The evening peak rate for different days of the week are considered. The peak rate for Monday and Tuesday is almost same (Pettit et al., 2017) . Evening is high in Wednesday and Thursday. Evening peak in Friday is less as compared to that is Thursday.
Chart 3: Morning Peak in NSW
The morning peak is greater as compared to the evening peak. Because of rush hours for schools and offices morning peak is higher. The peak rate is maximum for Wednesday. For Tuesday and Thursday, peak rate is around that in Wednesday. For Monday and Friday, peak rate is lower as compared to three other days but still higher than evening peak.
Table 1: Descriptive Statistics of Population
Population 

N 
Valid 
8 
Missing 
0 

Mean 
7419350.00 

Median 
7378750.00 

Std. Deviation 
205955.719 

Variance 
42417758392.857 

Skewness 
.337 

Std. Error of Skewness 
.752 

Kurtosis 
.807 

Std. Error of Kurtosis 
1.481 

Range 
613175 

Minimum 
7133275 

Maximum 
7746450 

Percentiles 
25 
7261393.75 
50 
7378750.00 

75 
7607387.50 
The average population for the chosen time is 7419350. The population has reached to its maximum level in 2016 with population being 7746450.The population in New South Wales has constituted an upward trend overtime.
Table 2: Descriptive Statistics of mode of transportation
Statistics 

Rail 
Bus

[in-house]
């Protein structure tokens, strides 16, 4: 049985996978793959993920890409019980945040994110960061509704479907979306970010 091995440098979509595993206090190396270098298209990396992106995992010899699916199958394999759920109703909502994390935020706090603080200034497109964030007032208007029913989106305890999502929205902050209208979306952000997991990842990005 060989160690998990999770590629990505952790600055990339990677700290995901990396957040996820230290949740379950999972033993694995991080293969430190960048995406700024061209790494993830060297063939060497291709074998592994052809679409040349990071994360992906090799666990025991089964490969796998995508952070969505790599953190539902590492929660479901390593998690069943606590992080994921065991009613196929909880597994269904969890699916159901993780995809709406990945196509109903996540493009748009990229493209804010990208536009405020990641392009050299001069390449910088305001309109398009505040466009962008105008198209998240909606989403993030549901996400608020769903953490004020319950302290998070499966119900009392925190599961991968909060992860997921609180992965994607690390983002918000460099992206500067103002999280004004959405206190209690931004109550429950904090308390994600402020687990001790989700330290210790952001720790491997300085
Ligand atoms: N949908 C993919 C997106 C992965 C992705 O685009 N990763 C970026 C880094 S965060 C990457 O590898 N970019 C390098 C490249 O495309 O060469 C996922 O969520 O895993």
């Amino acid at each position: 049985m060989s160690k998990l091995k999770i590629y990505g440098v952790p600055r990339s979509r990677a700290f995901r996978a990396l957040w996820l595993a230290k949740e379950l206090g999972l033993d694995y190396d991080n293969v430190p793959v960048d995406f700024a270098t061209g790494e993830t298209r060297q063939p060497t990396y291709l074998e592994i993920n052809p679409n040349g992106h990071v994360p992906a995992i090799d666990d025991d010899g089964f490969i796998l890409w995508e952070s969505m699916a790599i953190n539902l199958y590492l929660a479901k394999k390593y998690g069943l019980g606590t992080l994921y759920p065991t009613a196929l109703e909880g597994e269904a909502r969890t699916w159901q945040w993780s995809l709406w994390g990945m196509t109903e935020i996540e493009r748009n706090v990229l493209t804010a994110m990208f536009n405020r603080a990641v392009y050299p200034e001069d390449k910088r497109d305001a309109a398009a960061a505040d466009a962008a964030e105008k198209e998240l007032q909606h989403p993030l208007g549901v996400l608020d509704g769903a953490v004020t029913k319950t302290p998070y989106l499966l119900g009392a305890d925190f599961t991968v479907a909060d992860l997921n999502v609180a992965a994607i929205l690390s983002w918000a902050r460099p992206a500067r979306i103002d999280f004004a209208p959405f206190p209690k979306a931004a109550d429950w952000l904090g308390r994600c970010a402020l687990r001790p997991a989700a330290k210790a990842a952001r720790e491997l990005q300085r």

Aircraft 
Cars 

N 
Valid 
8 
8 
8 
8 
Missing 
0 
0 
0 
0 

Mean 
3293.88 
1184.00 
924.25 
46645.50 

Std. Error of Mean 
96.499 
42.399 
44.574 
974.573 

Median 
3320.00 
1187.50 
896.25 
46743.50 

Mode 
2803^{a} 
998^{a} 
770^{a} 
41806^{a} 

Std. Deviation 
272.941 
119.923 
126.074 
2756.510 

Variance 
74496.982 
14381.429 
15894.723 
7598346.286 

Skewness 
.606 
.419 
.647 
.400 

Std. Error of Skewness 
.752 
.752 
.752 
.752 

Kurtosis 
.166 
.714 
.308 
.163 

Std. Error of Kurtosis 
1.481 
1.481 
1.481 
1.481 

Range 
859 
335 
379 
8828 

Minimum 
2803 
998 
770 
41806 

Maximum 
3662 
1333 
1149 
50634 

Sum 
26351 
9472 
7394 
373164 

Percentiles 
25 
3102.50 
1069.00 
828.98 
44827.25 
50 
3320.00 
1187.50 
896.25 
46743.50 

75 
3494.50 
1299.50 
1008.35 
48681.00 

a. Multiple modes exist. The smallest value is shown 
The average number of visitors in rail transportation in the last 8 years is 3294. The same for bus, aircraft and cars transportation are 1184, 924 and 46645 respectively. The standard deviation in rail transportation is 272.941, for bus it is 119.923 and for aircraft and bus standard deviation is 126.074 and 2756.510 respectively. The standard deviation are lower than mean implying less variability in mode of transportation.